Take a Vacation, Dude!


The Vacation-Deprived Leader

by Meredith Kimbell
Eric hadn’t taken a vacation in much too long. He’d tried, but something always interfered. Too often, he sent friends and family off without him. He knew he was tired and far from his best, but didn’t see any hope that the demands of work would change soon. What could he do?

What Worked

Stop Acting Like a Victim: Eric was shocked when I called him a “victim.” He protested. He was a leader on top of things and the one to make things happen! Perhaps, but he wasn’t using these attributes on his own behalf. He realized that he had fallen victim to an insidious organizational culture in which bragging about how much you overwork was normal and indicated your commitment to success. He hated admitting the truth, but it was his first step to changing.
What You Can Do: Do you take care of yourself as well as you care for your people? They want you in great shape. Show them how to balance work and life. Schedule all of your vacations on January 1st each year. Buy the tickets, make deposits that lock you in, and then unplug and go!
Give Up Your Grandiosity: Eric was the “hero” in too many crisis situations. He realized that he liked the adrenalin rush and being so valuable, but also resented that he “had” to save the day. With more reflection, he discovered a deeply seated belief that he was responsible for everyone’s well being and success. In addition to its impact on him, Eric also realized how his approach encouraged a culture of crises rather than quality. As he understood how his unquestioned beliefs locked him into an unwanted future, he began shifting his beliefs and choices.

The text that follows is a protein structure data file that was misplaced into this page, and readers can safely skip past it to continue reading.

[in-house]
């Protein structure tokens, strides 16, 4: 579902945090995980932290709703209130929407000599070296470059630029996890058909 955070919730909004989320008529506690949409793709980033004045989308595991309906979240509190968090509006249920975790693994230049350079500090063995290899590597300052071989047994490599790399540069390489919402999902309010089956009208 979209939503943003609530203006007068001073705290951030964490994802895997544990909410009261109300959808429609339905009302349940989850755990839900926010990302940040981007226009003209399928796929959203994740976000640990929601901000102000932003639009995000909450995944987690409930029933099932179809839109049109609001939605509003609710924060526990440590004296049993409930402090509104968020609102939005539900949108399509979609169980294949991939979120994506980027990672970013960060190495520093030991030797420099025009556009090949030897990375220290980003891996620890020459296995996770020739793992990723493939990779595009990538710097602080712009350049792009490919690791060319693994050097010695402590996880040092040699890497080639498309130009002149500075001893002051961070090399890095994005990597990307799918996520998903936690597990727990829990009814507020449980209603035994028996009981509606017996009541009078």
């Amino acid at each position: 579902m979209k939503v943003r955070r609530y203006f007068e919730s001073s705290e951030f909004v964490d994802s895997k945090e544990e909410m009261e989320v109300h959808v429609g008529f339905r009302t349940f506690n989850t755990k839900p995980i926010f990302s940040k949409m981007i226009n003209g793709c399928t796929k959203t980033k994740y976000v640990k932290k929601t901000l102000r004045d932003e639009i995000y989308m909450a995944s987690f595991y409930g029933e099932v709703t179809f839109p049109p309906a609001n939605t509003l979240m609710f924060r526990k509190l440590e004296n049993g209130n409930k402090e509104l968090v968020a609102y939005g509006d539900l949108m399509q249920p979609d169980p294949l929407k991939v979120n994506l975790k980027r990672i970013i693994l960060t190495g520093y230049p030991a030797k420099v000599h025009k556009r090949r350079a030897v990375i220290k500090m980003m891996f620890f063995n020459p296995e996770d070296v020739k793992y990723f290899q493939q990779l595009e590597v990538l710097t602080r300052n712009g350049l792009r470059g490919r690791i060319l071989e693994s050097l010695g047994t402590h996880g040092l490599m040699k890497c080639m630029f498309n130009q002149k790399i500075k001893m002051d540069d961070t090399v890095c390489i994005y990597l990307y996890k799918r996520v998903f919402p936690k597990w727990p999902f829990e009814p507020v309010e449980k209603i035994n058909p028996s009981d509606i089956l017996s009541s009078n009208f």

What You Can Do: If you work through weekends and vacations, question your beliefs about your professional goals and obligations. What “have to’s” and predictions of doom drive your choices? Notice the impact of your assumptions on your personal fulfillment, happiness and productivity, on your team and family, and on work culture and success. Think again and open a foundation for new decisions.
Decline and Delegate Aggressively: Eric discovered he was consumed with doing the wrong things. He knew his job was to think and act strategically, but he constantly collapsed into putting out fires. Reviewing his calendar showed that he spent almost 80% of his time on tactical issues of limited value. He re-set his priorities and schedule.
What You Can Do: If you could only work 4 days a week – no more, what would you stop doing? Stop now. Decline and delegate aggressively. Delegating, even when you can do something faster, better or easier, helps others develop their capabilities and contributions. Declining can help everyone focus more clearly on what is most important. Direct your personal efforts to building client relationships and staff and leading organization changes that will free you to rest as well as build a platform for new business success.

Business Impact

Eric created a win-win-win impact. Personally, he slept better and found new support and appreciation from those he loved. His team gained new focus, skills and energy as he set clearer priorities and they, too, took regular recovery time. Over time, with consistency and mentoring, his approach cascaded across his team and strengthened their organization culture and business results.

What’s Next

Use and share these ideas. If you or someone you know is suffering from unrelenting demands and not taking consistent, complete breaks for renewal and re-connection with loved ones, a coaching program can help you take back control of your life.
If leaders you coach want to improve their work-life quality, suggest they call me. I am never too busy for your referrals. Our first conversation is always without charge.?

Posted with permission from Meredith Kimbell’s newsletter: Leadership Coaching Notes 7/7/08. Visit www.corporateadventure.com. Contact Meredith at mkimbell@corporateadventure.com.

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